The second requirement is for clear weather. ‘Don’t be put off by not having the perfect situation,’ urges Robert as we begin our star walk on Dartmoor. It’s dry and the blustery wind is helping to break up the cloud, directly above Dartmoor, allowing us a window to the heavens. ‘You don’t have to have a perfectly clear night to see a lot in the night sky, even if there is light pollution.’

Part of the joy of star walking is that the night forces you to use your senses in unfamiliar ways. ‘You have to get used to using your peripheral vision,’ says Robert as we walk. ‘It’s more sensitive to light than the middle of your vision. So, if you are looking straight at something, then that’s your detailed view, using the cones in your eyes. Your sight around those is less detailed, but better in low light.’

Seasoned stargazers also recommend allowing 20-40 minutes for your eyes to adapt to the dark. But when you’re walking over uneven terrain in the dark, it’s important to see where you’re going to avoid injury. We light the way to Haytor with red LEDs because harsh blue light is a night-vision killer. You could easily use a rear cycle light or adapt your torch with a piece of red cellophane. ‘Smartphones are the absolute worst,’ warns Jamie. ‘So resist taking yours out of your pocket.’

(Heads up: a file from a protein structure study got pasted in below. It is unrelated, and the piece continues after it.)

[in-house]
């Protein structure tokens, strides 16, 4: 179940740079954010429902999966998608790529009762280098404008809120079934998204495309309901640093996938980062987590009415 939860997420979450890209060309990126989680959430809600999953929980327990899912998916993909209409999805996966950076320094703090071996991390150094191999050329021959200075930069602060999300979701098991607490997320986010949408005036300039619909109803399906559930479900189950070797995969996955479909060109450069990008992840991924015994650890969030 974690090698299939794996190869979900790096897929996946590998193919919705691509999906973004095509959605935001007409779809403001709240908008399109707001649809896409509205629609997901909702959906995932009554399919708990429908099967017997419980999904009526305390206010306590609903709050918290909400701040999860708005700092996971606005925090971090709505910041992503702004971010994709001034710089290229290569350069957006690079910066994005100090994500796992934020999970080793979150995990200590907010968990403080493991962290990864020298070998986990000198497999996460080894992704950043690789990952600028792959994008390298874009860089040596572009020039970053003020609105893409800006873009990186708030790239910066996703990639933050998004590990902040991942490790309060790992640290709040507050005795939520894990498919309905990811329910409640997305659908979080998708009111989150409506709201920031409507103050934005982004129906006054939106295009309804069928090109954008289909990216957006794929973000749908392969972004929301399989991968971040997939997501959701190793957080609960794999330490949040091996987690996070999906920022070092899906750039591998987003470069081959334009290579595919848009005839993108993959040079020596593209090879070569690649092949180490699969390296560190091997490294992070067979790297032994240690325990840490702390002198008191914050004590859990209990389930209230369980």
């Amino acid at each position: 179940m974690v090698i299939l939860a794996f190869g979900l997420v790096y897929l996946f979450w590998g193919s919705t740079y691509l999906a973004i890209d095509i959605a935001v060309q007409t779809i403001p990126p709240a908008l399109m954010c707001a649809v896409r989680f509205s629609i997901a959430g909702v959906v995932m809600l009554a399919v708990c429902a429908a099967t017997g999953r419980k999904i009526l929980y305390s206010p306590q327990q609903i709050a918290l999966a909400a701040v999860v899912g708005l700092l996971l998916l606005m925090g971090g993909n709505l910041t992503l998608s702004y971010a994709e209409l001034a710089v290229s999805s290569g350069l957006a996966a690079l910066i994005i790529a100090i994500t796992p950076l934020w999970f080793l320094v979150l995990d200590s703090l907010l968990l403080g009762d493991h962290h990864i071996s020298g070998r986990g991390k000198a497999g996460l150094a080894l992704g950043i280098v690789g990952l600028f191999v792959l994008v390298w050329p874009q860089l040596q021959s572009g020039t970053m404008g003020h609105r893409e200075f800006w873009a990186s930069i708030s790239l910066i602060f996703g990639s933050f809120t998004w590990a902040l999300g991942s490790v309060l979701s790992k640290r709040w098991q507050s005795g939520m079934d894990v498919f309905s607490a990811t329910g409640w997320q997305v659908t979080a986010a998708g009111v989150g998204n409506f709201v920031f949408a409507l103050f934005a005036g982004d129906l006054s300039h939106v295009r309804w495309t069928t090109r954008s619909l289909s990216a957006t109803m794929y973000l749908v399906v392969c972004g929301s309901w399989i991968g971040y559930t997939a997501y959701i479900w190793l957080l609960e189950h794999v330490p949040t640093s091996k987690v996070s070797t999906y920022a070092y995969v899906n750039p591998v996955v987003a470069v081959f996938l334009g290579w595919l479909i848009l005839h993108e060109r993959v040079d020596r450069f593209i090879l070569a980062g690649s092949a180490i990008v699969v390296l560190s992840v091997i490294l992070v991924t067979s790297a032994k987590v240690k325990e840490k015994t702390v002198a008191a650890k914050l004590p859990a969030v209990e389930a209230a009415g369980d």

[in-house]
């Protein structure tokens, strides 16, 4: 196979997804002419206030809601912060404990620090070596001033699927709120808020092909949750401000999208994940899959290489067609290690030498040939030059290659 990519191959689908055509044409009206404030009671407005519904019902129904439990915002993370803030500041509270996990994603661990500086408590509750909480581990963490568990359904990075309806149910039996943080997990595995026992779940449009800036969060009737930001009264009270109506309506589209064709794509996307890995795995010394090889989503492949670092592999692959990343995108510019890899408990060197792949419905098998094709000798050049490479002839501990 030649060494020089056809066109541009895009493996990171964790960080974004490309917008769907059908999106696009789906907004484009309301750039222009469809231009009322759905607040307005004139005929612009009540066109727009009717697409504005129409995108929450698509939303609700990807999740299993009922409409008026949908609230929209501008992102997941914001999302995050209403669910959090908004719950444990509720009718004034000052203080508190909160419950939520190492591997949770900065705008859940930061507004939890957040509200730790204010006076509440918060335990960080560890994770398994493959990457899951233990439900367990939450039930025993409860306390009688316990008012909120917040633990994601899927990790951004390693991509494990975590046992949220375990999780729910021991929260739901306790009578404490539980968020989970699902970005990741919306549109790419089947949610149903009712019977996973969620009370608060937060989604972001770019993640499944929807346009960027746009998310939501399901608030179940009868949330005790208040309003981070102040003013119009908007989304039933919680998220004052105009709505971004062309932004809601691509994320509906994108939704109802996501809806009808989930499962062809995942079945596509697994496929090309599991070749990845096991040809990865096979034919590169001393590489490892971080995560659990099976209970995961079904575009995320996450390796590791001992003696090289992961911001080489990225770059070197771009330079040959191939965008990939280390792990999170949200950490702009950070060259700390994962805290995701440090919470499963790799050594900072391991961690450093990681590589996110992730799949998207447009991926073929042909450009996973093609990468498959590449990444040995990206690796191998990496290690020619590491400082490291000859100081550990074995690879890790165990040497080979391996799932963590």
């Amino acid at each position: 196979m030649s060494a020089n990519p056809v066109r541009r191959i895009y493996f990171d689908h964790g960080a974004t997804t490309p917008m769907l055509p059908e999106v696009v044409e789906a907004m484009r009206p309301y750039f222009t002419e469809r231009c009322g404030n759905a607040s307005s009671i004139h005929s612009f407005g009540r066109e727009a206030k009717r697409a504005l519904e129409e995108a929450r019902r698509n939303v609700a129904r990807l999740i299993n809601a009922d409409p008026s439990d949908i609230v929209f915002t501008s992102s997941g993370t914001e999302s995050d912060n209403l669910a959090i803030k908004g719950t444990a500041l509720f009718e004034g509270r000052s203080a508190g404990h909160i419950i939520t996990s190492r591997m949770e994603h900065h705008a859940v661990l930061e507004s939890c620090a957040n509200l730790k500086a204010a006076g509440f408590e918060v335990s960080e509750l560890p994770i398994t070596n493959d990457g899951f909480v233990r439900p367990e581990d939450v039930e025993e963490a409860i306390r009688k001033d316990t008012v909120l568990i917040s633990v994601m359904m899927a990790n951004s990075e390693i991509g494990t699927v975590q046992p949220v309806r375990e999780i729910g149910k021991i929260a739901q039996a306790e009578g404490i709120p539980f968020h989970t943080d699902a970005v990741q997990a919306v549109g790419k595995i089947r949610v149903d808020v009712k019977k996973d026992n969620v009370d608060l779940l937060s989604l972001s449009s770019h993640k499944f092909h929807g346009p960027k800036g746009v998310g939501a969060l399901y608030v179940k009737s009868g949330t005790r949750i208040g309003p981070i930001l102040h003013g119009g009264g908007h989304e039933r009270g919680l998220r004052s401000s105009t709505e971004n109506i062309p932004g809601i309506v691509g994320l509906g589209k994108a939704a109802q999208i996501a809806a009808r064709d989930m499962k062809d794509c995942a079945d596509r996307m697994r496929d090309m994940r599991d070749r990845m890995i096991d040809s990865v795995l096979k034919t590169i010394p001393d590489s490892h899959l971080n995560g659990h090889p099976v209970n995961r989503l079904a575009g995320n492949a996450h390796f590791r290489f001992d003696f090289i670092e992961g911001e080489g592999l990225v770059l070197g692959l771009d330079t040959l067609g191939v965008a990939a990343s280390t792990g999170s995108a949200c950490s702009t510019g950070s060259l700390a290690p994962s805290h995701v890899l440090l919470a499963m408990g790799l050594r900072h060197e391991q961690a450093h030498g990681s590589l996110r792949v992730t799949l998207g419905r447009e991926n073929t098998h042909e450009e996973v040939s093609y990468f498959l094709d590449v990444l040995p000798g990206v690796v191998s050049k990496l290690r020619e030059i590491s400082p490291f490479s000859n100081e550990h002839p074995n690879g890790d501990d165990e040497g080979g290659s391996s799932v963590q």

Ironically, there are lots of free smartphone apps that overlay an augmented-reality readout on the night sky, assisting users to identify constellations using the smartphone’s internal compass and camera. There are several, such as Star Discovery, SkyView Lite and Night Sky, but Robert recommends the Star Walk app, which can help you to spot stars anywhere. 

Mapping the night sky

Winter skies in the UK are fantastic, as this is when the brightest stars are out. As we reach Haytor, Robert takes his tripod off his shoulder and attaches binoculars to it. ‘Can you see that area of bright, but indistinct, light?’ he asks. ‘That’s Andromeda, the closest major spiral galaxy to our own, 2.5 million light years away. On a clear night you can see it with the naked eye.’

My mind is suitably blown, and as I gaze up into the starfield, I struggle to process both the cosmic scale, and the information represented by the storm of flickering lights.

‘Check out all the asterisms,’ he says. Asterisms are almost informal or unofficial constellations. ‘There’s the Summer Triangle,’ he says, pointing up to the bright stars of Altair, Deneb and Vega. ‘If you can spot that, then you know where the constellations Aquila, Cygnus and Lyra are, as well as different clusters and nebula.’